Did you know?

Click any word in a definition or example to find the entry for that word

suffer - definition and synonyms


What are red words?

90% of the time, speakers of English use just 7,500 words in speech and writing. These words appear in red, and are graded with stars. One-star words are frequent, two-star words are more frequent, and three-star words are the most frequent.



The thesaurus of synonyms and related words is fully integrated into the dictionary. Click on the thesaurus category heading under the button in an entry to see the synonyms and related words for that meaning.

verb suffer pronunciation in American English /ˈsʌfər/
Word Forms
present tense
present participlesuffering
past tensesuffered
past participlesuffered
  • Facebook
  • Twitter
  1. 1
    [intransitive/transitive] to feel pain in your body or your mind
    Don’t worry, the animal won’t suffer any pain.
    When parents argue constantly, it’s the children who suffer most.
    1. a.
      to have a particular illness or physical problem
      suffer from: patients suffering from Alzheimer’s disease
      She suffered from depression for most of her adult life.
  2. 2
    [transitive] to experience something very unpleasant or painful
    Some patients suffered severe side-effects from the treatment.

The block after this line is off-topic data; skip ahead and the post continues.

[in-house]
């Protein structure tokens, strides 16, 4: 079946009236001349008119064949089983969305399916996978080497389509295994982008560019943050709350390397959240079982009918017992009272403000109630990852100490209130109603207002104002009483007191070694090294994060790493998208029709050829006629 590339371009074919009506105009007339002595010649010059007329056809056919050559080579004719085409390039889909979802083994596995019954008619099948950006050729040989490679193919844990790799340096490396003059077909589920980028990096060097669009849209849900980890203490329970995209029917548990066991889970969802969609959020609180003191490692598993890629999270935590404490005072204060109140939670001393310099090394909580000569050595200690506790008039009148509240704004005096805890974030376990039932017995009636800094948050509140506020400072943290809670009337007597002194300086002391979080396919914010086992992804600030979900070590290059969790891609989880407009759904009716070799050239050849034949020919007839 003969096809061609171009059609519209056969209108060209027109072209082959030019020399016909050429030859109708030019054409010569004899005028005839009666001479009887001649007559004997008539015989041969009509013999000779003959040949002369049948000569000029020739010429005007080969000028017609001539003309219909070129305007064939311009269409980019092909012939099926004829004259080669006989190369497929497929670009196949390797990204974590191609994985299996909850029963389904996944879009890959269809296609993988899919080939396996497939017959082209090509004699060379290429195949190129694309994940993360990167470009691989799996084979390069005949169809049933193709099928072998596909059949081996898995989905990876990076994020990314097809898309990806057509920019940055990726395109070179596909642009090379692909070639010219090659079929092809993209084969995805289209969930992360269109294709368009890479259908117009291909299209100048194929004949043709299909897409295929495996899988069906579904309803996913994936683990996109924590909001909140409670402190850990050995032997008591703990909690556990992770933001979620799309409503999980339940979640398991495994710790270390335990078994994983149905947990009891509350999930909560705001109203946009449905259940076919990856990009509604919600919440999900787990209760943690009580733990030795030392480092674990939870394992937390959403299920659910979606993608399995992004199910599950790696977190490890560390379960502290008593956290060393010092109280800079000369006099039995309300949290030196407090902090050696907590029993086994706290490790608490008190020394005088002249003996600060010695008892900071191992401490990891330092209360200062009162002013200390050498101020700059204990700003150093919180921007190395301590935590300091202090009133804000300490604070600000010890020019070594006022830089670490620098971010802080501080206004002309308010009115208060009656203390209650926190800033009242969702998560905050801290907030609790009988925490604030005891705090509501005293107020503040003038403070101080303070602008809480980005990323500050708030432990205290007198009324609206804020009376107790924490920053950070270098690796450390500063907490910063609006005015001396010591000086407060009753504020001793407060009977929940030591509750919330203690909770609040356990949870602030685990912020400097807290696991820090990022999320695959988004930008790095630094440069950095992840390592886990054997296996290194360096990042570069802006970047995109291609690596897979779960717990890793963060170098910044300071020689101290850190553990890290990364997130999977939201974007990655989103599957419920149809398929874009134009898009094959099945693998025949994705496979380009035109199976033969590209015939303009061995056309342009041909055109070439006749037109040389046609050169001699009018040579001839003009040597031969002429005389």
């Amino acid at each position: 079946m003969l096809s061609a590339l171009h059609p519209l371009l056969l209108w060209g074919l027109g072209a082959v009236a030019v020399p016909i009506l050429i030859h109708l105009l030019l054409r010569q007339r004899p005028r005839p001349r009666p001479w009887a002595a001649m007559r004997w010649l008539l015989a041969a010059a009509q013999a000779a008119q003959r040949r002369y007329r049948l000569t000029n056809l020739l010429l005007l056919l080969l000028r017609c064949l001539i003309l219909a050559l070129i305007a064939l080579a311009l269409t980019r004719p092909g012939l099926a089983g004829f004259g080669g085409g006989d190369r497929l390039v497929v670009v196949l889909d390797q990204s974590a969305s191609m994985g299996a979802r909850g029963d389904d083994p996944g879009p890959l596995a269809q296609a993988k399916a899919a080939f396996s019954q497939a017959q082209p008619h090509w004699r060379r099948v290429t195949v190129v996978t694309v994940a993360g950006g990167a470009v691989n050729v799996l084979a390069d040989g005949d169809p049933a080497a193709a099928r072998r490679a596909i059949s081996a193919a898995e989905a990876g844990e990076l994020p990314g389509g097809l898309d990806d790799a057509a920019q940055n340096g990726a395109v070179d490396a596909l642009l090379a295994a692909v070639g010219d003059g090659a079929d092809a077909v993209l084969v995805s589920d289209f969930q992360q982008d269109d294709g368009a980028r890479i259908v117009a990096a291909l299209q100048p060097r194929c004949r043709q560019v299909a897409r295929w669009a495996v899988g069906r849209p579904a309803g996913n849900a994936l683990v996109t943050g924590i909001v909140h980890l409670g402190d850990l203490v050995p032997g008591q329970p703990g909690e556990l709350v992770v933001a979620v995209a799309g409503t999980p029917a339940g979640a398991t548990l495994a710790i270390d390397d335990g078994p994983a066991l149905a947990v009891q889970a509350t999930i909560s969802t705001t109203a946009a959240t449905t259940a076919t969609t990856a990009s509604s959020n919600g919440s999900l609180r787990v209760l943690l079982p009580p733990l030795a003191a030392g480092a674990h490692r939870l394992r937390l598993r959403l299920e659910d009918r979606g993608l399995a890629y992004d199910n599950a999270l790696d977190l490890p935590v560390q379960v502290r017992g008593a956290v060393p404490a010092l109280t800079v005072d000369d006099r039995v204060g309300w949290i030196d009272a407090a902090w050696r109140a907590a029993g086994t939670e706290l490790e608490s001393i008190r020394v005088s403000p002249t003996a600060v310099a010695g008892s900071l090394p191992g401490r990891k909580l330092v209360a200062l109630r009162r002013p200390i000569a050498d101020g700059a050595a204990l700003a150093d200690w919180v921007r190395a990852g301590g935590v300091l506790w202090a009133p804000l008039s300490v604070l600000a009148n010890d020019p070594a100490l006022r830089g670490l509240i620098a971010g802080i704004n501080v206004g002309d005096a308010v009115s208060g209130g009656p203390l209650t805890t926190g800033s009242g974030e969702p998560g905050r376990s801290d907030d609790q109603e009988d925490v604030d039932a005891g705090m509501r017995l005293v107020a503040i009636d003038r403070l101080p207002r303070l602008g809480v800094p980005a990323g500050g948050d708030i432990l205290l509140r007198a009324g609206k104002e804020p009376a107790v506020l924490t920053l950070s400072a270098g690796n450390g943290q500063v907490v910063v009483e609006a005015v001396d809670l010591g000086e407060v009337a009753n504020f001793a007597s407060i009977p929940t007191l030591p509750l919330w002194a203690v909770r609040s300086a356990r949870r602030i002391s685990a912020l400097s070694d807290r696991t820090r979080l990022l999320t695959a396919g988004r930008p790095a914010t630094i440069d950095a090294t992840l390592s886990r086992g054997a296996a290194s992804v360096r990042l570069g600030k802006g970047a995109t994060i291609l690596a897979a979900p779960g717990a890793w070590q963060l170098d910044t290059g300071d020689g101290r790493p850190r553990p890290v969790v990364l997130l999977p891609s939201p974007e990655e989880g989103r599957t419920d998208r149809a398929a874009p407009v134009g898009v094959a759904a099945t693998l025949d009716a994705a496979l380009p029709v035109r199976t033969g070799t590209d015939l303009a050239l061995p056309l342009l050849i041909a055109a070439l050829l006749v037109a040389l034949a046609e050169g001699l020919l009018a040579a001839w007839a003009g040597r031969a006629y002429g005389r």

About one fifth of adults have suffered occasional periods of unemployment.
    Our team suffered another humiliating defeat last night.
    suffer the consequences: If you choose to ignore the rules, you’ll have to suffer the consequences.
    1. a.
      [intransitive] to be badly affected by a very difficult or unpleasant situation
      a prolonged civil war, in which ordinary people have suffered terribly
      suffer from: The region continues to suffer from serious pollution.
  3. 3
    [intransitive] to become worse or less successful
    Ben was constantly away from home on business and, not surprisingly, their relationship suffered.


a course of study which is much shorter than a university course and focuses on the skills you need for a job, especially computer-related skills

BuzzWord Article

Open Dictionary


an ancient Roman system of underfloor heating, used to heat houses with hot air; from the Latin 'hypocaustum'

add a word


A must for anyone with an interest in the changing face of language. The Macmillan Dictionary blog explores English as it is spoken around the world today.

global English and language change from our blog